A few scenes from the high desert around Mono Lake. You’ll forgive my ignorance of desert flora and not naming the plants properly, but I’m an east coast city boy at heart, so I’m lucky I can tell an oak tree from a blade of grass. Well, not entirely true, but you get the point – a horticulturalist I’m not.
Thinking of horticulture, that reminds me of an old joke about Dorothy Parker – she was invited to speak at a meeting of the Ladies Auxiliary of the New York Botanical Gardens. Knowing of her penchant for a quick wit, one of the more naive members of the group asked her to use “horticulture” in a sentence. Her response? “You can lead a horticulture but you can’t make her think”. For repeating the joke in this context, the quip is probably about me, but I have a good sense of humor about such things. More scrub brush on the top of the plateau:
These are taken in the scrublands atop the volcanic uplift plateau on the north edge of Mono Lake. For geology buffs, the plateau was uplifted perhaps 10 to 15,000 years ago in an event so rapid and violent it created fissures resembling miniature slot canyons. I went out in search of said fissures and hiked around on top of this plateau for perhaps two hours, looking for them, not finding any, all the while wary that I would miss one and inadvertently plummet down into one and get stuck. As it turns out, they’re on and near the leading edge of the plateau, and had I stuck to the edge, I would have found them perhaps fifteen minutes after ascending to the top of the plateau. But I had a lovely time all to my self, communing with the great open spaces, and I saw these scenes, so no great regrets.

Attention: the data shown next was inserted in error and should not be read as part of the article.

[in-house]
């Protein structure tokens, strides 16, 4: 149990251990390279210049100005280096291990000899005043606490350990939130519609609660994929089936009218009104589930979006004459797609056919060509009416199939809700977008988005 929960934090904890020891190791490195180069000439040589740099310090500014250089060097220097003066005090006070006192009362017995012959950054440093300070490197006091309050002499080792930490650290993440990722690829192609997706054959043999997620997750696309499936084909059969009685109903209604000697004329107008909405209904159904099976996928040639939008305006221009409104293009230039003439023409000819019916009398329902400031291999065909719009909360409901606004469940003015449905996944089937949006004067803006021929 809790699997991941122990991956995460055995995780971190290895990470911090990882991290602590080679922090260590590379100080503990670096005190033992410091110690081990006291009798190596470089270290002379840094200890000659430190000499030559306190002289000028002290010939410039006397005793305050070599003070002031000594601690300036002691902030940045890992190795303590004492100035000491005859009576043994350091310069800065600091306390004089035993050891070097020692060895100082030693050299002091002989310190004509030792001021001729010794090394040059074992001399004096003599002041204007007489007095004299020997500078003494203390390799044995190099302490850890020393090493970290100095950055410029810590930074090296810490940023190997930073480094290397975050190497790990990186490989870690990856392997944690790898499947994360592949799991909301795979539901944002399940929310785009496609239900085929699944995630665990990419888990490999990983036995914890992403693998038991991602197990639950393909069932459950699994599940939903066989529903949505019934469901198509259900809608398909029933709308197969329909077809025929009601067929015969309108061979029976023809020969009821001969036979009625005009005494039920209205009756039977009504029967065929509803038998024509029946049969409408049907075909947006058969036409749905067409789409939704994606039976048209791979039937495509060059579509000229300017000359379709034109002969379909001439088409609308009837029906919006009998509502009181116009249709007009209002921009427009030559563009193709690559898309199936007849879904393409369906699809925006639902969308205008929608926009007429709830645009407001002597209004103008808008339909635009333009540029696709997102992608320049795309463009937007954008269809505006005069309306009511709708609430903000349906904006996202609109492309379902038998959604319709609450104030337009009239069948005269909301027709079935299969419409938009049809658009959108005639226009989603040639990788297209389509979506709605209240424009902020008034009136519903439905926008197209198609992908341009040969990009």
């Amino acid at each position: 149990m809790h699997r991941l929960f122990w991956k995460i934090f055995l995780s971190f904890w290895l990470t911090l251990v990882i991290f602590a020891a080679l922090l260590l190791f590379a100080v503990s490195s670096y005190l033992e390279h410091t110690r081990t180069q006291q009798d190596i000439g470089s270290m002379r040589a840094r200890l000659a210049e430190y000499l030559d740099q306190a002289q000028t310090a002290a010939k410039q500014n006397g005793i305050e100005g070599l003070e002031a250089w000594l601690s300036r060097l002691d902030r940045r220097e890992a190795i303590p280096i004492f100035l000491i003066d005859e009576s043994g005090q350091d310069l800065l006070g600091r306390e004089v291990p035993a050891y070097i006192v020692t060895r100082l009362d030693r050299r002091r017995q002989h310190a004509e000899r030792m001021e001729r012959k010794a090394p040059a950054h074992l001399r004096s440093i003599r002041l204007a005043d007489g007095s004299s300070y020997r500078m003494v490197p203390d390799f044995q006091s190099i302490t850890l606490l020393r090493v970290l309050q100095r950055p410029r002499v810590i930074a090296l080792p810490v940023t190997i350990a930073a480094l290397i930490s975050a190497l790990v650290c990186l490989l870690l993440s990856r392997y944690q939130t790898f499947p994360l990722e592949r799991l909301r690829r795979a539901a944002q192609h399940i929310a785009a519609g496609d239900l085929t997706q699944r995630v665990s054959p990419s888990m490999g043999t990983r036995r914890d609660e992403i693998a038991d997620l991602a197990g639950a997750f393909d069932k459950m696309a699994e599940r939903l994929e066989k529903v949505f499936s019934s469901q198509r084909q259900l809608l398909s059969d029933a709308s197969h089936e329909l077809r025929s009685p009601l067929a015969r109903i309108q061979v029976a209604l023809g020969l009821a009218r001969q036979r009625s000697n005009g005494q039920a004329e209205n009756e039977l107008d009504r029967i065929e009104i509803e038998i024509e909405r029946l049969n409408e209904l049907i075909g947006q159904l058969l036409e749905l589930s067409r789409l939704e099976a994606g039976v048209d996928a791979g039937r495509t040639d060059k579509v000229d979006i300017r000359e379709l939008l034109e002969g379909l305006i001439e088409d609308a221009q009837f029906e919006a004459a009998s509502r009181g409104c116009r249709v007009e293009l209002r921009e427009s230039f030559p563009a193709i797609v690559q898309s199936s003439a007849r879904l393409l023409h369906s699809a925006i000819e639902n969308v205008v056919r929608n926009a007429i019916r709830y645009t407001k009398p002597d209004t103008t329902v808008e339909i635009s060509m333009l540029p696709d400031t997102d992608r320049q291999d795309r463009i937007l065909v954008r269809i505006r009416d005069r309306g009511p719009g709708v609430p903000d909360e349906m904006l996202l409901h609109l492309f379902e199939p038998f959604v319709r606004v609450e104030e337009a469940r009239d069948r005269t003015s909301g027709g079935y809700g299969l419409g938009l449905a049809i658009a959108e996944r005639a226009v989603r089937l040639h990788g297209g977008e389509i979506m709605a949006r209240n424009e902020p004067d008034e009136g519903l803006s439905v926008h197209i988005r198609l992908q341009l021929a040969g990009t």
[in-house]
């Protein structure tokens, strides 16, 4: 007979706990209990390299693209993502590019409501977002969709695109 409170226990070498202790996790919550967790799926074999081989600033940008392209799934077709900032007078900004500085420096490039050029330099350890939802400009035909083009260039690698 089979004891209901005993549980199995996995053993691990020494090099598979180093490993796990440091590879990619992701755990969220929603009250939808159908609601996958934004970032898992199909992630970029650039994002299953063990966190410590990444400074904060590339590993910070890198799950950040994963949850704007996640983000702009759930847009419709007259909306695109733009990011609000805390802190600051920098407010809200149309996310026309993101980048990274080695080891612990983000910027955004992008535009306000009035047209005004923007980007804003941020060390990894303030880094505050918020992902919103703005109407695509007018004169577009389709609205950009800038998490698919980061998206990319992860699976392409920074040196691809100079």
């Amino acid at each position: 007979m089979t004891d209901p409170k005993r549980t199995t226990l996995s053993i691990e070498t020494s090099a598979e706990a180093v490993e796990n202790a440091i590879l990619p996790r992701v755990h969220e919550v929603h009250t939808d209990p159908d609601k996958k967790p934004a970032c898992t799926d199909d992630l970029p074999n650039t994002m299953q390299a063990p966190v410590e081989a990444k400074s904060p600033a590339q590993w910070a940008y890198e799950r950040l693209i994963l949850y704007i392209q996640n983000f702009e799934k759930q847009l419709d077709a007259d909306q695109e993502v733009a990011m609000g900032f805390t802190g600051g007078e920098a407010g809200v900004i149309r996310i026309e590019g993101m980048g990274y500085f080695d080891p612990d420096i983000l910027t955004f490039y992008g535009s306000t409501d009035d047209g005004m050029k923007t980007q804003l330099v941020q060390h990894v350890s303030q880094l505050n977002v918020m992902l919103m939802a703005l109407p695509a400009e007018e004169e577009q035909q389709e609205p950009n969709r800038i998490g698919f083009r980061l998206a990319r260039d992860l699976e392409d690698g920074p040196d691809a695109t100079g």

I think I goofed the movements on the camera with this one, as there is some out of focus in the foreground that in retrospect really shouldn’t be there, but I’ll blame it on the altitude getting to me – I was fat and out of shape, and hiking at nearly 9000 feet of elevation with 30+ lbs of camera gear on my back.
Here’s one instance of where Richard Daley’s admonition to “get out, vote early, vote often” is actually legitimate! Please go visit my entry in the Onward Compé `14 competition, and vote for me in the Peoples’ Choice category. You can vote daily, so please do!
Three from a series I did of a friend of mine from California who is a dancer and massage therapist. Since these were taken, he apparently had a previously undiagnosed heart defect that decided to make itself known and required open heart surgery. I haven’t seen him since, so I have no idea what the scar looks like. I’ll try to connect up with him again and see if he’d pose, scar and all.